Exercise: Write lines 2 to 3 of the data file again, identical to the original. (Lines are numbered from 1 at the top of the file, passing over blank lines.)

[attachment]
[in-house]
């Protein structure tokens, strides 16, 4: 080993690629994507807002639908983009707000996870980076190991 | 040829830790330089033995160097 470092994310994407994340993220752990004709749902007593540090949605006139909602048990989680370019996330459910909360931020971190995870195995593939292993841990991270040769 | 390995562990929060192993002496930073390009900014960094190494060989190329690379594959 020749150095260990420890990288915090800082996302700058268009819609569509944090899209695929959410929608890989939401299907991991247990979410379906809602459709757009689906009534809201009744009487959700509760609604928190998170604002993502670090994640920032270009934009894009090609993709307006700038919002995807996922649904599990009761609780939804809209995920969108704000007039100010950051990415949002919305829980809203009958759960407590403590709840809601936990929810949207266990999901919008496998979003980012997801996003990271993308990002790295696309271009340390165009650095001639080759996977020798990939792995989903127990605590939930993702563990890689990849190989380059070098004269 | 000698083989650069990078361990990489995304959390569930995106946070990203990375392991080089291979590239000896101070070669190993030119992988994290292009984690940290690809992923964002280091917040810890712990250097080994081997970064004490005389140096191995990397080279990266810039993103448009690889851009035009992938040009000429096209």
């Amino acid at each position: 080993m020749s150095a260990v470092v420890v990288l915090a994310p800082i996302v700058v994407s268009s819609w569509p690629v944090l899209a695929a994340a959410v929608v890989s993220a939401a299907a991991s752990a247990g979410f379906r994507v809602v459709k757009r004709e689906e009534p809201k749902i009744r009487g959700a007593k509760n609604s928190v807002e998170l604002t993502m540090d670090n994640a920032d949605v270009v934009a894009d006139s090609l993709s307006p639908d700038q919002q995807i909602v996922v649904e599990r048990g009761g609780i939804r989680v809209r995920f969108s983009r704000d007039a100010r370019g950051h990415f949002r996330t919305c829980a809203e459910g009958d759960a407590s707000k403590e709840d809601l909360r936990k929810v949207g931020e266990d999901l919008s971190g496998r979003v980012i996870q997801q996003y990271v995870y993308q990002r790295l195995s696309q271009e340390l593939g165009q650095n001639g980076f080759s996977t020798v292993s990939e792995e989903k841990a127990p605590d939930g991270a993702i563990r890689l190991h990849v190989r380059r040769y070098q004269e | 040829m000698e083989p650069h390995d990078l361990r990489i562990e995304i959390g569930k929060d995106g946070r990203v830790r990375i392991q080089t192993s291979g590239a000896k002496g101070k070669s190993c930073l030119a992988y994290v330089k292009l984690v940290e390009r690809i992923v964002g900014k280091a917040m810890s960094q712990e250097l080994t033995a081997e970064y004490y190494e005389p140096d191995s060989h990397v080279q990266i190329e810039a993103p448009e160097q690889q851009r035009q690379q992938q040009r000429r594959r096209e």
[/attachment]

């Protein structure tokens, strides 16, 4: 080993690629994507807002639908983009707000996870980076190991 | 040829830790330089033995160097 470092994310994407994340993220752990004709749902007593540090949605006139909602048990989680370019996330459910909360931020971190995870195995593939292993841990991270040769 | 390995562990929060192993002496930073390009900014960094190494060989190329690379594959 020749150095260990420890990288915090800082996302700058268009819609569509944090899209695929959410929608890989939401299907991991247990979410379906809602459709757009689906009534809201009744009487959700509760609604928190998170604002993502670090994640920032270009934009894009090609993709307006700038919002995807996922649904599990009761609780939804809209995920969108704000007039100010950051990415949002919305829980809203009958759960407590403590709840809601936990929810949207266990999901919008496998979003980012997801996003990271993308990002790295696309271009340390165009650095001639080759996977020798990939792995989903127990605590939930993702563990890689990849190989380059070098004269 | 000698083989650069990078361990990489995304959390569930995106946070990203990375392991080089291979590239000896101070070669190993030119992988994290292009984690940290690809992923964002280091917040810890712990250097080994081997970064004490005389140096191995990397080279990266810039993103448009690889851009035009992938040009000429096209």
């Amino acid at each position: 080993m020749s150095a260990v470092v420890v990288l915090a994310p800082i996302v700058v994407s268009s819609w569509p690629v944090l899209a695929a994340a959410v929608v890989s993220a939401a299907a991991s752990a247990g979410f379906r994507v809602v459709k757009r004709e689906e009534p809201k749902i009744r009487g959700a007593k509760n609604s928190v807002e998170l604002t993502m540090d670090n994640a920032d949605v270009v934009a894009d006139s090609l993709s307006p639908d700038q919002q995807i909602v996922v649904e599990r048990g009761g609780i939804r989680v809209r995920f969108s983009r704000d007039a100010r370019g950051h990415f949002r996330t919305c829980a809203e459910g009958d759960a407590s707000k403590e709840d809601l909360r936990k929810v949207g931020e266990d999901l919008s971190g496998r979003v980012i996870q997801q996003y990271v995870y993308q990002r790295l195995s696309q271009e340390l593939g165009q650095n001639g980076f080759s996977t020798v292993s990939e792995e989903k841990a127990p605590d939930g991270a993702i563990r890689l190991h990849v190989r380059r040769y070098q004269e | 040829m000698e083989p650069h390995d990078l361990r990489i562990e995304i959390g569930k929060d995106g946070r990203v830790r990375i392991q080089t192993s291979g590239a000896k002496g101070k070669s190993c930073l030119a992988y994290v330089k292009l984690v940290e390009r690809i992923v964002g900014k280091a917040m810890s960094q712990e250097l080994t033995a081997e970064y004490y190494e005389p140096d191995s060989h990397v080279q990266i190329e810039a993103p448009e160097q690889q851009r035009q690379q992938q040009r000429r594959r096209e």